The course of events in Syria after the Turkish overture to Russia and Israel — two highly influential parties since the start of the people’s uprising against corruption and the dictatorship of Assad’s mafia — will not be the same.
Yet it is still difficult to predict the quality of the change, as well as its magnitude and direction, because of the vast difference in how these two countries and Ankara view the course of events in Syria, as well as the conflict of their interests with Turkish interests.
The war which is today crushing Syria represents an opportunity for Israel and Russia to achieve gains which were not in the calculations of the two countries’ leaders, while it poses a serious threat to Turkish national security. This war, imposed by the tyrant of Damascus on his people, represents a golden opportunity for Israel to destroy the state and the people most able to confront Israeli ambitions in the region, especially after Hezbollah and Iran’s involvement transformed the conflict into a sectarian war whose effects will extend across the Arab and Islamic worlds and may occupy them for decades. This gives Israel a chance to swallow the Syrian, Lebanese and Palestinian land it occupied in 1967, and build more settlements without any notable Arab-Islamic resistance, amid the silence of the Arab people and the state. Meanwhile, for Russia, it provides an opportunity to return to the world through the gates of Syria, the heart of the Middle East, as a great power after three decades of absence and marginalization.
At the same time, Turkey finds itself in the midst of terrorist threats from the south along with the possibility of an antagonistic Kurdish entity emerging along its southern borders, with the Kurdistan Workers’ Party (PKK) — with which it has fought a fierce war for decades — forming its backbone. There is also the possibility of the ideology and terrorism of ISIS reaching into its territory, something that has already appeared in the form of suicide bombs carried out by both the PKK and ISIS alike on Turkish territory.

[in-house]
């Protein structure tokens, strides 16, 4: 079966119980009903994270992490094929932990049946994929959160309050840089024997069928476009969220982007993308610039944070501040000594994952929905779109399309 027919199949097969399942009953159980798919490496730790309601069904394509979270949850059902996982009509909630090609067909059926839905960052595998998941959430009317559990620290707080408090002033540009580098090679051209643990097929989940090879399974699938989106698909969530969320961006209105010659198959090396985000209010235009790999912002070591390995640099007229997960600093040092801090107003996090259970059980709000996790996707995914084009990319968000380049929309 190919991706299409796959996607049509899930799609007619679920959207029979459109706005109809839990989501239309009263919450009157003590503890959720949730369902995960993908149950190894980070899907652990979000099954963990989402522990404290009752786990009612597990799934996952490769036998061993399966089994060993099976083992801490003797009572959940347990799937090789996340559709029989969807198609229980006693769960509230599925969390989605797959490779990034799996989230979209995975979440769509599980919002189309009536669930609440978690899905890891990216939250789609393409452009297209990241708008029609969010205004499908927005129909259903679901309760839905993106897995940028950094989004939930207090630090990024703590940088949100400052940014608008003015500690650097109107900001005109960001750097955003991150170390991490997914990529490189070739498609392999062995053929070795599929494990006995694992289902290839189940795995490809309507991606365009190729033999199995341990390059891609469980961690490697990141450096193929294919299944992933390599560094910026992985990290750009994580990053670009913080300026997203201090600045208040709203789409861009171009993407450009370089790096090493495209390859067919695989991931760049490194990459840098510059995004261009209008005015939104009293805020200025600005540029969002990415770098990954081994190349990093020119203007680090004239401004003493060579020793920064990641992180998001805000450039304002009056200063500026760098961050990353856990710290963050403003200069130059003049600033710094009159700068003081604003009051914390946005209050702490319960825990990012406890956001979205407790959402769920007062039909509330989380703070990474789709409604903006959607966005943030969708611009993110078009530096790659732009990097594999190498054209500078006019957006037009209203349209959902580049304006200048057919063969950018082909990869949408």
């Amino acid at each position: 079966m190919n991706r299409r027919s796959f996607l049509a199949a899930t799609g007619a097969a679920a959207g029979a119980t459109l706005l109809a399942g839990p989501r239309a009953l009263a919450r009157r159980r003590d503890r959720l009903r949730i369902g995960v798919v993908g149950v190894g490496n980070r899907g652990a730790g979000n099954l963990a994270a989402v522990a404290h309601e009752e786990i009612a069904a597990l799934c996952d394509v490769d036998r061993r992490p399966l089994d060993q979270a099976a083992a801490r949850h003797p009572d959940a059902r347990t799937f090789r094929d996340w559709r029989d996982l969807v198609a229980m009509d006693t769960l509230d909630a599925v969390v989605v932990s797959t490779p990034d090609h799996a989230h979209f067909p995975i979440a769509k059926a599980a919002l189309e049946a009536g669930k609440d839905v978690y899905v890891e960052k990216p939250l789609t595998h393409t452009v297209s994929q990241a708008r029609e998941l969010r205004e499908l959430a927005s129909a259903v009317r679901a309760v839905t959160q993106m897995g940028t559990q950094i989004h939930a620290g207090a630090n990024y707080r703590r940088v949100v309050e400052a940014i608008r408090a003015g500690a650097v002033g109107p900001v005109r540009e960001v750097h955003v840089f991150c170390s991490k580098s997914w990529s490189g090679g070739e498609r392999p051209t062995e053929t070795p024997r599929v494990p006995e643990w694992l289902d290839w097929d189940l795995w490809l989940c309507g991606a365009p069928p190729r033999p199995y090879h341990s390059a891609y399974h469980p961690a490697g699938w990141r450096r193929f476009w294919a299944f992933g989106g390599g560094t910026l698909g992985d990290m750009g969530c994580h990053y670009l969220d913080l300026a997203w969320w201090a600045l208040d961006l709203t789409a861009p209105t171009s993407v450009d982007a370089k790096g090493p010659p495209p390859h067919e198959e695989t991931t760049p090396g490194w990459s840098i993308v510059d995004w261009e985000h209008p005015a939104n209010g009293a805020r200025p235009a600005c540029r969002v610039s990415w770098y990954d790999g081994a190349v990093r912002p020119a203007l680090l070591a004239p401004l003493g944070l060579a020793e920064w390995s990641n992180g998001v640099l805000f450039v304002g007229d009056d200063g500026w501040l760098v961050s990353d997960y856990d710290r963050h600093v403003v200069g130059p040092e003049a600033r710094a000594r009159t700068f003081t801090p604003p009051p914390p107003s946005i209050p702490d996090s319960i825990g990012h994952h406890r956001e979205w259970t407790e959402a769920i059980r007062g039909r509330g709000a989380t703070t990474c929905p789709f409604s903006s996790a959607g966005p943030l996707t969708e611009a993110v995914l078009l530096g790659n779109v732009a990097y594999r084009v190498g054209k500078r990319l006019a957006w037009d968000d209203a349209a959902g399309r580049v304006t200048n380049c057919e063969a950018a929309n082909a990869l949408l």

In light of these objective contradictions in their views of Syria and its revolution, what will change in three countries’ policies to conform with the era of reconciliation and good relations which Turkey has launched toward Israel and Russia?
The answer to this question and how these variables will be affected should be the top concern of any Syrian or Arab interested in the future of Syria and its people, as well as the future of the Arab region, control of which has apparently left the hands of Arabs completely.
Here we must ask the following questions:
1 — Has Israel acquired enough from this war and achieved the desired destruction of Syria and its army and infrastructure and now begun to search for a regional solution that will achieve its interests by cooperating with Turkey and Russia, two influential parties in Syria who are closest to it among the forces with a direct impact on the Syrian situation?
2 — Has Russia recently discovered that the war in Syria is no more than a trap set up by the United States, resembling the war in Afghanistan in the 80s, which led to the breakup of the Soviet Union, and does it want to exploit the United States’ cold relationship with its regional allies to get out of this trap and achieve its war aims through new alliances that establish it as a major power in the region that is able to occupy the place of the US — which wants to distance itself from the Middle East and its problems — through an alliance with Israel and Turkey?
3 — Has Turkey exhausted all its efforts to convince its American ally of the danger of the influence of the PKK through its Syrian copy, the YPG, and its control of its southern borders, and is now ready to give concessions in Syria to both Russia and Israel in exchange for protecting its national security and avoiding the Kurdish danger?
4 — Is the issue nothing more than shared economic interests between the three parties, with this rapprochement having no close relationship to the Syrian file?
It is not possible to give precise answers to these questions today, before the picture becomes clearer in the next few days and weeks. But decision makers in the Syrian opposition (if there are any) should consider the task of answering these questions their top concern, in order to build a strategy to move forward on this basis, and try to avoid any possible negative effects of these variables for Syria and its people, and strengthen any positive effects of the Turkish move that could be in the interests of ending the tragedy of the Syrian people and its dual war against the dictatorship of the mafiosos of the Assad family and its allies in sectarian Iranian militias on one hand, and the takfiri organizations, their oppression and the dark minds responsible for them on the other.
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